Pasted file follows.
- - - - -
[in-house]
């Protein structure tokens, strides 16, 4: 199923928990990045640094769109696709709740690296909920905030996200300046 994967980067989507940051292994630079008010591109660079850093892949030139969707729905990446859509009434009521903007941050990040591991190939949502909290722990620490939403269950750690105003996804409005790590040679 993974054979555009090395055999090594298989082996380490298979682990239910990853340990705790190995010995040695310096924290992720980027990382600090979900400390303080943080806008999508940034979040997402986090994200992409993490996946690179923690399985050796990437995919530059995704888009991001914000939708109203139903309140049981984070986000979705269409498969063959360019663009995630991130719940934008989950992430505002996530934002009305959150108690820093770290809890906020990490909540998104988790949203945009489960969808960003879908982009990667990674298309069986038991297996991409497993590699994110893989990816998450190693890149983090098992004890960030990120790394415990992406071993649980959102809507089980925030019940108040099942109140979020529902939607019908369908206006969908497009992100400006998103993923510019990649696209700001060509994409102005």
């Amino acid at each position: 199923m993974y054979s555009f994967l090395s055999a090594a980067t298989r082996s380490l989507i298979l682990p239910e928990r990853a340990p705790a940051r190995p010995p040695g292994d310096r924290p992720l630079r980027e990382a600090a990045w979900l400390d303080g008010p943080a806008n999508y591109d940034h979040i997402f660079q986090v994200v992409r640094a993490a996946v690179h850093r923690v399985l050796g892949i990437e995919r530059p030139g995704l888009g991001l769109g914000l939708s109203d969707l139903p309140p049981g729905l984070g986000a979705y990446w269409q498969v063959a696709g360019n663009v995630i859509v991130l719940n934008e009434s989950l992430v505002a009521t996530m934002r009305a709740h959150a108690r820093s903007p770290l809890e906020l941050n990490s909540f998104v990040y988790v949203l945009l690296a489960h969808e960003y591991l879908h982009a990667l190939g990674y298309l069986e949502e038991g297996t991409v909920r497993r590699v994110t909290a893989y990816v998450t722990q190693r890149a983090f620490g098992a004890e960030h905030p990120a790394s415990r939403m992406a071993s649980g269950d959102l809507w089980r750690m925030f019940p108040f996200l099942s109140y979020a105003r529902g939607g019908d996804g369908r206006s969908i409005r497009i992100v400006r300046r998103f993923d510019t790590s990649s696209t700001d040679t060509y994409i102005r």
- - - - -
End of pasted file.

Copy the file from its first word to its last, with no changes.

[in-house]
């Protein structure tokens, strides 16, 4: 199923928990990045640094769109696709709740690296909920905030996200300046 994967980067989507940051292994630079008010591109660079850093892949030139969707729905990446859509009434009521903007941050990040591991190939949502909290722990620490939403269950750690105003996804409005790590040679 993974054979555009090395055999090594298989082996380490298979682990239910990853340990705790190995010995040695310096924290992720980027990382600090979900400390303080943080806008999508940034979040997402986090994200992409993490996946690179923690399985050796990437995919530059995704888009991001914000939708109203139903309140049981984070986000979705269409498969063959360019663009995630991130719940934008989950992430505002996530934002009305959150108690820093770290809890906020990490909540998104988790949203945009489960969808960003879908982009990667990674298309069986038991297996991409497993590699994110893989990816998450190693890149983090098992004890960030990120790394415990992406071993649980959102809507089980925030019940108040099942109140979020529902939607019908369908206006969908497009992100400006998103993923510019990649696209700001060509994409102005």
């Amino acid at each position: 199923m993974y054979s555009f994967l090395s055999a090594a980067t298989r082996s380490l989507i298979l682990p239910e928990r990853a340990p705790a940051r190995p010995p040695g292994d310096r924290p992720l630079r980027e990382a600090a990045w979900l400390d303080g008010p943080a806008n999508y591109d940034h979040i997402f660079q986090v994200v992409r640094a993490a996946v690179h850093r923690v399985l050796g892949i990437e995919r530059p030139g995704l888009g991001l769109g914000l939708s109203d969707l139903p309140p049981g729905l984070g986000a979705y990446w269409q498969v063959a696709g360019n663009v995630i859509v991130l719940n934008e009434s989950l992430v505002a009521t996530m934002r009305a709740h959150a108690r820093s903007p770290l809890e906020l941050n990490s909540f998104v990040y988790v949203l945009l690296a489960h969808e960003y591991l879908h982009a990667l190939g990674y298309l069986e949502e038991g297996t991409v909920r497993r590699v994110t909290a893989y990816v998450t722990q190693r890149a983090f620490g098992a004890e960030h905030p990120a790394s415990r939403m992406a071993s649980g269950d959102l809507w089980r750690m925030f019940p108040f996200l099942s109140y979020a105003r529902g939607g019908d996804g369908r206006s969908i409005r497009i992100v400006r300046r998103f993923d510019t790590s990649s696209t700001d040679t060509y994409i102005r």